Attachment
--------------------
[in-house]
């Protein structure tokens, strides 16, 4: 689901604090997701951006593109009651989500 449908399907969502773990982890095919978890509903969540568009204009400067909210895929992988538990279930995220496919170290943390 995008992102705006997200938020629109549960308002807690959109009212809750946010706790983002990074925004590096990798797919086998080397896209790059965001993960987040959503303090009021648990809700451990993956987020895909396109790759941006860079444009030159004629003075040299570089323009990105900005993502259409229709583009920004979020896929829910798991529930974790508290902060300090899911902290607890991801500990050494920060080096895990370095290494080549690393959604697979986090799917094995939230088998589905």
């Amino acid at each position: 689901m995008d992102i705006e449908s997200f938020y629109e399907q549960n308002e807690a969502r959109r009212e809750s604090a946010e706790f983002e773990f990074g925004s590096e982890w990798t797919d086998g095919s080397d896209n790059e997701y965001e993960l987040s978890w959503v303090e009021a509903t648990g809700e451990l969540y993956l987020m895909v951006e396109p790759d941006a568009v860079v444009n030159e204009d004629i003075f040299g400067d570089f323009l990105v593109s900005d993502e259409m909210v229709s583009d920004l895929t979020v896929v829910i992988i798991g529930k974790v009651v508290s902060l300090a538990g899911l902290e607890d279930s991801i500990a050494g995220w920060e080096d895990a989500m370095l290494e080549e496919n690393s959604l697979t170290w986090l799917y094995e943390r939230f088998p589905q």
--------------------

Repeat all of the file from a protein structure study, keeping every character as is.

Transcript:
[in-house]
């Protein structure tokens, strides 16, 4: 689901604090997701951006593109009651989500 449908399907969502773990982890095919978890509903969540568009204009400067909210895929992988538990279930995220496919170290943390 995008992102705006997200938020629109549960308002807690959109009212809750946010706790983002990074925004590096990798797919086998080397896209790059965001993960987040959503303090009021648990809700451990993956987020895909396109790759941006860079444009030159004629003075040299570089323009990105900005993502259409229709583009920004979020896929829910798991529930974790508290902060300090899911902290607890991801500990050494920060080096895990370095290494080549690393959604697979986090799917094995939230088998589905």
């Amino acid at each position: 689901m995008d992102i705006e449908s997200f938020y629109e399907q549960n308002e807690a969502r959109r009212e809750s604090a946010e706790f983002e773990f990074g925004s590096e982890w990798t797919d086998g095919s080397d896209n790059e997701y965001e993960l987040s978890w959503v303090e009021a509903t648990g809700e451990l969540y993956l987020m895909v951006e396109p790759d941006a568009v860079v444009n030159e204009d004629i003075f040299g400067d570089f323009l990105v593109s900005d993502e259409m909210v229709s583009d920004l895929t979020v896929v829910i992988i798991g529930k974790v009651v508290s902060l300090a538990g899911l902290e607890d279930s991801i500990a050494g995220w920060e080096d895990a989500m370095l290494e080549e496919n690393s959604l697979t170290w986090l799917y094995e943390r939230f088998p589905q």